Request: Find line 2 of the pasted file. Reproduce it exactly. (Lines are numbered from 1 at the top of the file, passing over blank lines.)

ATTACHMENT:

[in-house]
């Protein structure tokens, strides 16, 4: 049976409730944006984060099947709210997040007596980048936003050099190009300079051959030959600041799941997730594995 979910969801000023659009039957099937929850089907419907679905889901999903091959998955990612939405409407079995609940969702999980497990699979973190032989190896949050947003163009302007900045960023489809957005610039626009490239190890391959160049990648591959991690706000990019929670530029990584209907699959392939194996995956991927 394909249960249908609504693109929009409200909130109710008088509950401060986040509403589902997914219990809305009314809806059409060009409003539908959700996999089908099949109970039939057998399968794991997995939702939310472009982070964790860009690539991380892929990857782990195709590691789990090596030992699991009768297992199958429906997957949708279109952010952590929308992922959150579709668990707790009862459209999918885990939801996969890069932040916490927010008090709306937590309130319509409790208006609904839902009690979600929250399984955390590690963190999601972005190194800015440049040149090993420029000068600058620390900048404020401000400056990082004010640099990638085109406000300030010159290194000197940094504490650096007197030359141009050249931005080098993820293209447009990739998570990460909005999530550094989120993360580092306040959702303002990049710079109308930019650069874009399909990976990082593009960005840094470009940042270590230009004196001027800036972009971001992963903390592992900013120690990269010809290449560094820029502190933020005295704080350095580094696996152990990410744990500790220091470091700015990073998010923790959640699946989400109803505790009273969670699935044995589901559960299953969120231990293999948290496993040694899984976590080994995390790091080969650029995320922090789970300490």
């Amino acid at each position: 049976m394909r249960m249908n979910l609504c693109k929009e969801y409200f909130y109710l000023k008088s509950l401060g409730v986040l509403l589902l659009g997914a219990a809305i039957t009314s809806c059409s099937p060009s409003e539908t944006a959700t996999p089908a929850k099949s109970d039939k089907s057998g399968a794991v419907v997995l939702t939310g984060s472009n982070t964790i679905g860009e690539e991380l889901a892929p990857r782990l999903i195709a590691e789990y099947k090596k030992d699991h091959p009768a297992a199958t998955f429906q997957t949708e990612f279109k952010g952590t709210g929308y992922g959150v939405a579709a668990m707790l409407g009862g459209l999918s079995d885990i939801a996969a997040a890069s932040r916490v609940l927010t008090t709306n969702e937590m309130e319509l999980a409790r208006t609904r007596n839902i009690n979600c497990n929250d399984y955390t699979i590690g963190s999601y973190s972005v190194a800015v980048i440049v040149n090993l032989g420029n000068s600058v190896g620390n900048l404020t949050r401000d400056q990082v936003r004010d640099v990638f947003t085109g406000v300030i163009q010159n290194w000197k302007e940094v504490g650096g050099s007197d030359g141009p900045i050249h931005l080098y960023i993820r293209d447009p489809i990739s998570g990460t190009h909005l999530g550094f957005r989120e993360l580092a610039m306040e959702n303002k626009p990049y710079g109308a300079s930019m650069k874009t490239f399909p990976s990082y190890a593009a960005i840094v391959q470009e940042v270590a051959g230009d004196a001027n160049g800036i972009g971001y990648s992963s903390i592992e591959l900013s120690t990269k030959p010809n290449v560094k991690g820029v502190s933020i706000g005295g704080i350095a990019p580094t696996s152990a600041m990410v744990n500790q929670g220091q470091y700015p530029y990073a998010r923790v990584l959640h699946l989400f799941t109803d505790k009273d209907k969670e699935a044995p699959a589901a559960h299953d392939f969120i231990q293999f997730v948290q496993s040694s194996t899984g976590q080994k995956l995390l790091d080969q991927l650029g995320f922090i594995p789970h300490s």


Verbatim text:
């Protein structure tokens, strides 16, 4: 049976409730944006984060099947709210997040007596980048936003050099190009300079051959030959600041799941997730594995 979910969801000023659009039957099937929850089907419907679905889901999903091959998955990612939405409407079995609940969702999980497990699979973190032989190896949050947003163009302007900045960023489809957005610039626009490239190890391959160049990648591959991690706000990019929670530029990584209907699959392939194996995956991927 394909249960249908609504693109929009409200909130109710008088509950401060986040509403589902997914219990809305009314809806059409060009409003539908959700996999089908099949109970039939057998399968794991997995939702939310472009982070964790860009690539991380892929990857782990195709590691789990090596030992699991009768297992199958429906997957949708279109952010952590929308992922959150579709668990707790009862459209999918885990939801996969890069932040916490927010008090709306937590309130319509409790208006609904839902009690979600929250399984955390590690963190999601972005190194800015440049040149090993420029000068600058620390900048404020401000400056990082004010640099990638085109406000300030010159290194000197940094504490650096007197030359141009050249931005080098993820293209447009990739998570990460909005999530550094989120993360580092306040959702303002990049710079109308930019650069874009399909990976990082593009960005840094470009940042270590230009004196001027800036972009971001992963903390592992900013120690990269010809290449560094820029502190933020005295704080350095580094696996152990990410744990500790220091470091700015990073998010923790959640699946989400109803505790009273969670699935044995589901559960299953969120231990293999948290496993040694899984976590080994995390790091080969650029995320922090789970300490």